FAO.org

Home > Region_collector > Asia and the Pacific > News > Detail
FAO Regional Office for Asia and the Pacific

Robust and coordinated action needed to save Asia-Pacific’s forests – new UN FAO report

18/06/2019 Incheon

Forests in the vast Asia-Pacific region are facing a serious threat as primary forest cover is now only 19 percent of total forest area – the lowest level of any region worldwide, a major gathering of forestry stakeholders heard today.

Some 2,000 delegates are participating in Asia-Pacific Forestry Week, which is co-organized by the Food and Agriculture Organization of the United Nations (FAO) and the Korea Forest Service, at Incheon in the Republic of Korea.

Asia and the Pacific has the lowest per capita forest area of any world region. But quantity is not the only issue. “With primary forests at only 19 percent of the total forest area, compared with a global average of 32 percent, we are worried about the lack of forest quality in our region – as primary forests are rich in biodiversity – and once that’s gone it’s gone,” said Kundhavi Kadiresan, FAO Assistant Director-General and Regional Representative. “We need to urgently preserve what’s left of our primary forests. Time is running out and we must act now.”

Kadiresan called for a regional and coordinated approach to protecting the region’s forests – something she referred to as ‘forests without borders.’

“Unfortunately, conservation of forests in one country often just shifts deforestation to another. We have witnessed many cases where new frontiers of deforestation emerged as a result of logging bans elsewhere,” she said. Tackling illegal logging and forest crimes would require producer and consumer countries to cooperate with each other, participants heard.

Population growth, urbanization and their toll on forests and landscapes

Population growth, urbanization and demographic shifts have significant impacts on forests of the Asia-Pacific region and their impacts will be even greater in the decades to come.

Even though population growth has slowed, by 2050 the Asia-Pacific region can still expect an additional 666 million inhabitants. That’s equivalent to the present-day populations of Indonesia, Pakistan, Thailand and Viet Nam – combined.

Economies in the Asia-Pacific region have also been expanding rapidly since the 1980s, creating a growing middle class. The region’s GDP grew from more than 17 trillion dollars in 2000 to 47 trillion in 2017 (in purchasing power parity terms). Industrial development has driven urbanization, with urban-dwellers now accounting for 46 percent of the region’s total population, compared with 30 percent in 1990.

Taken together, these trends (more people in general, and a growing middle class in particular) will result in greater demand on forest products and services. More development of urban areas will drive increases in demand for more homes, furniture and other forestry-related products. Demand for minerals, deposits of which are often found on forest lands, will also grow, adding yet more pressure on natural resources.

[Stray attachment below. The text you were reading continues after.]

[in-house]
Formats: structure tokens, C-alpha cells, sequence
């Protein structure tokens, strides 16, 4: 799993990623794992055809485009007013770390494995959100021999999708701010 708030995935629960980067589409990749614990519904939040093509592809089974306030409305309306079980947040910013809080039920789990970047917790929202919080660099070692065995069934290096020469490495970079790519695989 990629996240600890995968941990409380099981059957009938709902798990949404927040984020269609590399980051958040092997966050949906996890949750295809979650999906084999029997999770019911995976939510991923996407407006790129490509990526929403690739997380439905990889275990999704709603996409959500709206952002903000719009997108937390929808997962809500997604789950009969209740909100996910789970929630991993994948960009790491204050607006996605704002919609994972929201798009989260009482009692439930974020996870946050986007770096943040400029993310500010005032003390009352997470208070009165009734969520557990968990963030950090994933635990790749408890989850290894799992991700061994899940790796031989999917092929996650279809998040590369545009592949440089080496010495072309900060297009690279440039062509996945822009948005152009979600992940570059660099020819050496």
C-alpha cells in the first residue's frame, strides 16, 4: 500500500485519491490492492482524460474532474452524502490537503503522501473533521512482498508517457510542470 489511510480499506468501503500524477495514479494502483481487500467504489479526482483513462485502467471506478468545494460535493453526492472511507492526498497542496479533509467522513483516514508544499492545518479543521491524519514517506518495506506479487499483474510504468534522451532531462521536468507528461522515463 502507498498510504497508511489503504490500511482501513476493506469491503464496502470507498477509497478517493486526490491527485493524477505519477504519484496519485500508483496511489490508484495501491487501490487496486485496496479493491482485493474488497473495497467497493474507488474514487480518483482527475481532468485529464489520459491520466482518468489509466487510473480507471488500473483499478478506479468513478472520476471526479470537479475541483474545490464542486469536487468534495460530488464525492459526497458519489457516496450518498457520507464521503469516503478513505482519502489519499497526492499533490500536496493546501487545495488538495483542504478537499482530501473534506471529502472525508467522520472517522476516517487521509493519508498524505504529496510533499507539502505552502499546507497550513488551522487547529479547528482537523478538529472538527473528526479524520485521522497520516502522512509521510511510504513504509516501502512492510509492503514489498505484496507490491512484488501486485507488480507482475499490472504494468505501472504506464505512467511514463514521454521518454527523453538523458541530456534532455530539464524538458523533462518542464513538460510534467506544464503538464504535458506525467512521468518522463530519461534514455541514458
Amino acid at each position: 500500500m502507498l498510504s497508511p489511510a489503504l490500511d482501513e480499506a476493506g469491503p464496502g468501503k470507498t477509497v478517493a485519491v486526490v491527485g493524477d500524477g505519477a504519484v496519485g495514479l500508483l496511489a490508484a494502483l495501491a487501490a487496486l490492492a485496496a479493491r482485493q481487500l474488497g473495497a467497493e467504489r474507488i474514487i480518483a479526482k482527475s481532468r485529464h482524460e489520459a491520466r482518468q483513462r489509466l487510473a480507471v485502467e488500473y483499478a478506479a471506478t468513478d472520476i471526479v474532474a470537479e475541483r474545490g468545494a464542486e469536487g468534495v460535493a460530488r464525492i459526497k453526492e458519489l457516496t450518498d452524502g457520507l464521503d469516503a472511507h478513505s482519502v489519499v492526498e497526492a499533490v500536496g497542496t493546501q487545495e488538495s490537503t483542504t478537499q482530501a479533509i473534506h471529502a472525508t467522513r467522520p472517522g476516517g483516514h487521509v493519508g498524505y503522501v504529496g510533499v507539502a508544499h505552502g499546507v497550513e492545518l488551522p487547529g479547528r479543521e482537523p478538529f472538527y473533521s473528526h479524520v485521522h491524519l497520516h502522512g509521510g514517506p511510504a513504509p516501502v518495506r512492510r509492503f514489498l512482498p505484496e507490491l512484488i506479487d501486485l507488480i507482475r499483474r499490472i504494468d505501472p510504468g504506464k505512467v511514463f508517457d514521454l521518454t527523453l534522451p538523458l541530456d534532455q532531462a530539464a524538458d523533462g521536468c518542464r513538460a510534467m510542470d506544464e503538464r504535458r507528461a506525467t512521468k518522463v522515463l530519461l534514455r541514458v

Looking beyond the tree line – a need to move from trade-offs to synergies

The FAO Assistant Director-General took advantage of the opening of Asia-Pacific Forestry Week to launch a new FAO regional publication that examines the present state of forests and landscape management in Asia-Pacific and what they may look like in the years and decades ahead. The report, ‘Forest Futures – Sustainable pathways for forests, landscapes and people in the Asia-Pacific region’, suggests that special interest trade-offs will, in many cases, be inevitable but these can be mitigated through landscape approaches where stakeholders work together to create synergies.

“Landscape governance does not necessarily require that countries break up their sectoral institutions to form single entities responsible for governing all aspects of landscapes, but it points to the need to plan and work jointly among sectors,” Kadiresan said. “Bringing sectoral expertise together to address landscape-scale issues is the characteristic and strength of a landscape approach, which, in turn, means changing the way that sectoral institutions and stakeholders work.”

This would mean considerable investment across the region and the bringing together of all stakeholders – from governments, industry, civil society and forest-dependent communities – to build resilient forests of the future.

More on Asia-Pacific Forestry Week and the new FAO report can be found here

The content is not available.

Share this page